Insulin prices doubled between 2012 and 2016 – Boing Boing

The historical excuse for pharma monopolists who conspired to rig prices on insulin was that hardly anyone paid full price — everyone got their life-saving, non-optional medicine through health plans that negotiated a knock-down price.

That was the line between 2012 and 2016, as median per-patient insulin costs rose 99%, to $5,705/year.

But now prices are even higher — and more and more people are paying full cost, as the monopolized health insurance sector has reduced benefits to insured people. The average insured person with diabetes is paying 60% more than they were in 2012 (and the rest of the increase is being borne by Medicare and employers).

People with diabetes are increasingly rationing their insulin, a practice that can be lethal.

Today, there are three insulin manufacturers: Eli Lilly, Novo Nordisk and Sanofi. The manufacturers make the drug, set the price and negotiate with pharmacy benefit managers, the companies hired by health insurers to manage prescription-drug benefits for beneficiaries.

“It comes down to pure greed,” Patterson said. “They are lining their pockets. They are making a profit.”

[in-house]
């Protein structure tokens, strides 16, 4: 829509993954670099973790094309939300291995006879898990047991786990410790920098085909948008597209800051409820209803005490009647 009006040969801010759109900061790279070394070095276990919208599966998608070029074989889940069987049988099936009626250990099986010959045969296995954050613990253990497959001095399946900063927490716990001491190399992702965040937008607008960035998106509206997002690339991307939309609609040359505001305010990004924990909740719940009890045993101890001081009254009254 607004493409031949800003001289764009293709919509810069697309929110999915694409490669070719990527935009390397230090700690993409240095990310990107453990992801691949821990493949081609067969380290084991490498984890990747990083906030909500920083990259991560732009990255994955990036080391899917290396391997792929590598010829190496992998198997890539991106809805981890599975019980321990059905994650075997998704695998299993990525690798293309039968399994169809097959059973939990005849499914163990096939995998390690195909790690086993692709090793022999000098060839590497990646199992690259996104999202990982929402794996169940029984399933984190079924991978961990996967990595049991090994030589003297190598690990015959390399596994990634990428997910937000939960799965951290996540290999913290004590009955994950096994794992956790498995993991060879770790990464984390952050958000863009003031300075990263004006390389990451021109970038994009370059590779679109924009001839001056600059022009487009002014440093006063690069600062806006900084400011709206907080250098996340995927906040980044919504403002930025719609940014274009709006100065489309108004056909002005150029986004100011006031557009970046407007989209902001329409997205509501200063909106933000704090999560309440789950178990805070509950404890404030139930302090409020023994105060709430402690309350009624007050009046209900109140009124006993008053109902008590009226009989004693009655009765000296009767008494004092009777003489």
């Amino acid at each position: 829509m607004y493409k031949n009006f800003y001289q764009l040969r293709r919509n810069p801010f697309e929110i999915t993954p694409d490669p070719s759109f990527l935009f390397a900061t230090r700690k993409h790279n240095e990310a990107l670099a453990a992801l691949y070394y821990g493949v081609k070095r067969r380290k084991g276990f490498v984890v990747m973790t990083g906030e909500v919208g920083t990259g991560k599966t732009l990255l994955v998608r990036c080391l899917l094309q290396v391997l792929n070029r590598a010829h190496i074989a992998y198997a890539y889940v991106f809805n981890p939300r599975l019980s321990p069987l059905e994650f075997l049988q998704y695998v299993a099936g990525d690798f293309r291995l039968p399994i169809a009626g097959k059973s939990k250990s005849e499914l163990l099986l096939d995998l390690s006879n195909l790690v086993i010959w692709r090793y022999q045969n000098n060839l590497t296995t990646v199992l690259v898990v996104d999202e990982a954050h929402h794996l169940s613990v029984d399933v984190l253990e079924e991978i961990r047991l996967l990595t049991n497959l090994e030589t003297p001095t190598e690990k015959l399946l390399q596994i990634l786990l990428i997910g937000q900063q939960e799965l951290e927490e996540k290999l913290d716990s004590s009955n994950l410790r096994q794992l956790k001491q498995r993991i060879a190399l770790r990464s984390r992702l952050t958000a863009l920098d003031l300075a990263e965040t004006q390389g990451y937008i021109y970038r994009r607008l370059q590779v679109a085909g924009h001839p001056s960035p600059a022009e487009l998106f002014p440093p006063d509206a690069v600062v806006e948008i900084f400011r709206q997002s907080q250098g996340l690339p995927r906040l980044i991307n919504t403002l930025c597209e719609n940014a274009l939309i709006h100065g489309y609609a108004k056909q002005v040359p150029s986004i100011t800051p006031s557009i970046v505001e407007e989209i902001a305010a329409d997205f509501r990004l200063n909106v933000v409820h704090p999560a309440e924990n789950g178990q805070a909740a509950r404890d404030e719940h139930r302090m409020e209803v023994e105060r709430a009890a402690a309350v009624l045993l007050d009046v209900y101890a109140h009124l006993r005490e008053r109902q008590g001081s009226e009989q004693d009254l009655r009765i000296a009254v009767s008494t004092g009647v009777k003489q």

When questioned about their costs, the insulin manufacturers told The Dispatch that the majority of patients don’t pay the list price for the drug.

‘It comes down to pure greed’: Insulin prices double, causing many people with diabetes to turn to extremes [Megan Henry/The Columbus Dispatch]

(via Naked Capitalism)

Melissa Johnson
, CC BY, modified


Cory Doctorow

I write books. My latest are: a YA graphic novel called In Real Life (with Jen Wang); a nonfiction book about the arts and the Internet called Information Doesn’t Want to Be Free: Laws for the Internet Age (with introductions by Neil Gaiman and Amanda Palmer) and a YA science fiction novel called Homeland (it’s the sequel to Little Brother). I speak all over the place and I tweet and tumble, too.


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